Wednesday, 20 July 2011

Something great about the internet

For all it's faults the internet has the ability to provide pleasant surprises. I mentioned a  post or two back that when I was at college (it was a polytechnic in my days, an school of art in John Lennon's) photography wasn't taken too seriously. The Open Eye Gallery had not long been open and was something of a novelty. Since getting back in to photography I've been checking it's website out for news. Not much has been happening to interest me (Martin Parr visiting the new site being about it), but this evening I clicked on the facebook link and checked out some of the FB gallery pictures.  I was amazed and delighted when I instantly recognised a smiling face from all those years ago which I then clicked through to find on Flickr.

Not only does this go to show how great the internet can be, but also demonstrated the power of photographs. There's no need for the taste of a Proustian madeleine to take you back in time in a moment. A photograph can do it too. Su always seemed to be happy, even when suffering from a cold like I am at the moment. She was unendingly generous and like a second mother to generations of 'starving' art students. Seeing that she is still around and still smiling really perked me up.

Unexpected events like this occur in cyberspace. I'd downloaded the first two episodes of British Masters yesterday (an idiosyncratic take on British painting in the 20th century) and during the section in episode  two about William Coldstream a couple of photos by Humphrey Spender (who I wasn't aware of) were shown briefly. A little searching soon revealed an archive from the Worktown project shot about Bolton in the late 1930s. What struck me most about them was how little Britain had changed between the start of WWII and the early sixties when I was growing up. Fashions were slightly different, but not much, and the Blackpool of the archive looked like the Blackpool I remember. Take away the cars and the clothes and the illuminations were just the same!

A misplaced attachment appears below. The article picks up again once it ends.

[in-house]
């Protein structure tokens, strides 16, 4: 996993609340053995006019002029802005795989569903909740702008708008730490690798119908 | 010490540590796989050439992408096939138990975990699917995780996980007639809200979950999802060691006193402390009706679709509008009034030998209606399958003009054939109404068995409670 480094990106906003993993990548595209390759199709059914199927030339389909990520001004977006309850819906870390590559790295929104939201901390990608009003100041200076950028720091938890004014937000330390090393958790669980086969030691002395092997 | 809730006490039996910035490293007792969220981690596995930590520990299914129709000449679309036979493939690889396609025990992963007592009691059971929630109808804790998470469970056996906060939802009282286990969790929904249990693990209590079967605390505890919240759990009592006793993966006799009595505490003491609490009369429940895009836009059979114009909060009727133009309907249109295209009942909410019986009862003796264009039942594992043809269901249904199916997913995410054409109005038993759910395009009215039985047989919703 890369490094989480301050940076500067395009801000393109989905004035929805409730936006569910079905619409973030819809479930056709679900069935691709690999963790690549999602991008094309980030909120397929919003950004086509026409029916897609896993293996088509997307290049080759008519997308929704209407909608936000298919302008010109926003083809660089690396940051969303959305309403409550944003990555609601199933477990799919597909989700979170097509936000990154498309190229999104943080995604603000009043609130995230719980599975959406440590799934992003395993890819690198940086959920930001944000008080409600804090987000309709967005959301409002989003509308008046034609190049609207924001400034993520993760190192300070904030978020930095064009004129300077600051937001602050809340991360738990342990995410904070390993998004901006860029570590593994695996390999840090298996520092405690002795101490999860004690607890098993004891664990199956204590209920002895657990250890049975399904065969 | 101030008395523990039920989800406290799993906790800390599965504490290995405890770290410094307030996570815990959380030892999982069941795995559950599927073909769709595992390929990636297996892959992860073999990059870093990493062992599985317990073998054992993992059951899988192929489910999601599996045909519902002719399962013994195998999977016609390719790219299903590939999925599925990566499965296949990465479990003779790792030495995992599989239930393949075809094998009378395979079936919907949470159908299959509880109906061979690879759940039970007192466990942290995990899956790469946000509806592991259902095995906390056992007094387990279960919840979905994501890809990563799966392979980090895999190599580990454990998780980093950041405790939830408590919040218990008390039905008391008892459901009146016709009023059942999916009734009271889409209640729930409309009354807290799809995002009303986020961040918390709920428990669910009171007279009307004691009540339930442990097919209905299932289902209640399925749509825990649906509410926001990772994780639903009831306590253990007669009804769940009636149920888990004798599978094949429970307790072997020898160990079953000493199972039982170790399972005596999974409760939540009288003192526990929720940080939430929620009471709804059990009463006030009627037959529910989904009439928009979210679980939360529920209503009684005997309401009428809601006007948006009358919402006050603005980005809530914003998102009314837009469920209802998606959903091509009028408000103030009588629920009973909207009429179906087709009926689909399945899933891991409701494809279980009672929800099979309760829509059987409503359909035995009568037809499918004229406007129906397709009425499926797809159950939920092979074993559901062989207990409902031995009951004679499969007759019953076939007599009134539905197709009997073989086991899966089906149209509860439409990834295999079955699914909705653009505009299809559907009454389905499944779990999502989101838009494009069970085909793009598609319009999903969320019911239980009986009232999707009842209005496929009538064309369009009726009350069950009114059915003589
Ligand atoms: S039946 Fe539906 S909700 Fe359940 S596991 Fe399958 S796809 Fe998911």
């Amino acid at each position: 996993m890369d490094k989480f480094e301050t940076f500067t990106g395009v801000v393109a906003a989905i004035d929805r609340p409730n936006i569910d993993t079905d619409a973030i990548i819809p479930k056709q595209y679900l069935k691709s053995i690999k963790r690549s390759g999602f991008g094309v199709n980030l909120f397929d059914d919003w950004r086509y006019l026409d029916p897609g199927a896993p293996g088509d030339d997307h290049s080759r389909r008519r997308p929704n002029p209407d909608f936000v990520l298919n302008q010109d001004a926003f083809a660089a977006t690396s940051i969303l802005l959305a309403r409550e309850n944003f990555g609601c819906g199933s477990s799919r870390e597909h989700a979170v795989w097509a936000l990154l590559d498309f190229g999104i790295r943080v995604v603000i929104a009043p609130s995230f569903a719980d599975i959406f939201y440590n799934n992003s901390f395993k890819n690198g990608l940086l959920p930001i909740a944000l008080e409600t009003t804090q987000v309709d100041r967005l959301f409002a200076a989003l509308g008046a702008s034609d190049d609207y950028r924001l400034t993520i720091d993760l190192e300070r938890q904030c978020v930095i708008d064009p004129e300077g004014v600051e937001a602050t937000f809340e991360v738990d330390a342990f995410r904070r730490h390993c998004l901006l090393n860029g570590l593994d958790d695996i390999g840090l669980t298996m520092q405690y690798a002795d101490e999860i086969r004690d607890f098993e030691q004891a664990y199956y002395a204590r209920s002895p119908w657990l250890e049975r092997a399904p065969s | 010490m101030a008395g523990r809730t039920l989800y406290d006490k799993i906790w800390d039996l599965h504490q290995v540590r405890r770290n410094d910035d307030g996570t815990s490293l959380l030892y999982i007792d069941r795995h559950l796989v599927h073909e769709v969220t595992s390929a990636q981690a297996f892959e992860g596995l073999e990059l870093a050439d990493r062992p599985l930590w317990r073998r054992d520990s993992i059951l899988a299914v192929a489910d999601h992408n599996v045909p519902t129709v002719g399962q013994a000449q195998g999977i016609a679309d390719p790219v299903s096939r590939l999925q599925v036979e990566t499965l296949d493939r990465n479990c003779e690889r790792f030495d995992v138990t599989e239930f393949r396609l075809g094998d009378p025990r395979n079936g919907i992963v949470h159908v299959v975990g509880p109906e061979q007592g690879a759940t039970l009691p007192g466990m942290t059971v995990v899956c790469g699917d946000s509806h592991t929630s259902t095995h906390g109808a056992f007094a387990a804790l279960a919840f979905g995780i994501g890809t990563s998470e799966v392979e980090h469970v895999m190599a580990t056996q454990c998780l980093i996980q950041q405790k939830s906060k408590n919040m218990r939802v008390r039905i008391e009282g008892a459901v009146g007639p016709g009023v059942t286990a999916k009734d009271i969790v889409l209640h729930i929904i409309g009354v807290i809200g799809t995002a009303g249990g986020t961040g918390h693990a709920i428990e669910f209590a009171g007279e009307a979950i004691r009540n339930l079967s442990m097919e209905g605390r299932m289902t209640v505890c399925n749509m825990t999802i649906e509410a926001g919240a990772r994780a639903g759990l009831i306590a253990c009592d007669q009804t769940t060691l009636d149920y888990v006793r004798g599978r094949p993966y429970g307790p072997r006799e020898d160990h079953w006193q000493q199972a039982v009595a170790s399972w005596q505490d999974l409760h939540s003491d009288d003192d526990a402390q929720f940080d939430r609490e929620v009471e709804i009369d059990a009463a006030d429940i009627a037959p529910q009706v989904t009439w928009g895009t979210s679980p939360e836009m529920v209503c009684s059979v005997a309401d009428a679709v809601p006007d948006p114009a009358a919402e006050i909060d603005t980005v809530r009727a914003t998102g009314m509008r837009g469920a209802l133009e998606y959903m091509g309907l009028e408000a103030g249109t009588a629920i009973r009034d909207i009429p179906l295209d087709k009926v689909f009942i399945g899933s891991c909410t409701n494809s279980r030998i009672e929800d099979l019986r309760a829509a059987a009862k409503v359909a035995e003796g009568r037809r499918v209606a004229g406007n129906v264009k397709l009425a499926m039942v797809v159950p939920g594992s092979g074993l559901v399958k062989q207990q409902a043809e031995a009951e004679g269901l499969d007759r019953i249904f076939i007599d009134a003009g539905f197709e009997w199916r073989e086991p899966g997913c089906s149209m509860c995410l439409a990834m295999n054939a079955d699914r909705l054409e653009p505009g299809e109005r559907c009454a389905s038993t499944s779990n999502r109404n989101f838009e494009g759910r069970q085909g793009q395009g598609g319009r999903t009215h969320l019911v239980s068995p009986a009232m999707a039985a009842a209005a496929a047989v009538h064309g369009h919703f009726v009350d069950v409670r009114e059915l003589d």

I don't know if all the photos from the project are digitised, but there appears to have been little editing done if not. Wonky verticals and horizontals abound. However this does give an idea of how Spender worked. Just the same as most do - working towards a good shot after seeing potential. Not all the shots are photographically interesting - that, perhaps, wasn't the concept of the project, but some are. Spender's nervousness about shooting, which is revealed in the biographical notes, is apparent in a number of the people pictures. A difficult site to find the gems on, though, as the design is cramped and clunky, but worth wading through.

PS A click from the Open Eye Flickr page revealed Paul Trevor's 1975 photos.

Saturday, 16 July 2011

A point of view

These two shots serve to illustrate how changing your viewpoint can make a difference to how photos look. The first was taken with a long lens and shooting into the sun. The long lens flattens the apparent space and the lighting leads to silhouetting and a graphic effect.

While still filling the frame with the subject a shorter lens used at closer range expands the apparent space, and the over-the-shoulder lighting lends a more pictorial air to the shot.

It did mean running the risk of getting soaked though! And that was why I was using less than optimal gear for the fast moving subject, the camera's focusing system not being brilliant at tracking moving objects, and the lens not the crispest. But it was a fun experiment.

Monday, 11 July 2011

Reading and looking

Although I'd bought it a few weeks ago I had deliberately put off opening Joel Meyerowitz's Cape Light knowing that it's main subject matter is beaches. Eventually I cracked and began reading the interview that precedes teh photos, and in doing so I realised that photos taken in different places by different people at different times don't always resemble each other because works have been seen but because a similar subject affects people in similar ways. So I carried on to look at the photos.

Why this book passed me by before now I can on;y ascribe to the paucity of my college library when it came to photography. Many of what are now classic, seminal even, books of or about photography were in print back when I was a student, but they were not to be found easily. I guess that could also be seen as a reflection of how the art establishment thought of photography in the late 1970s and early '80s.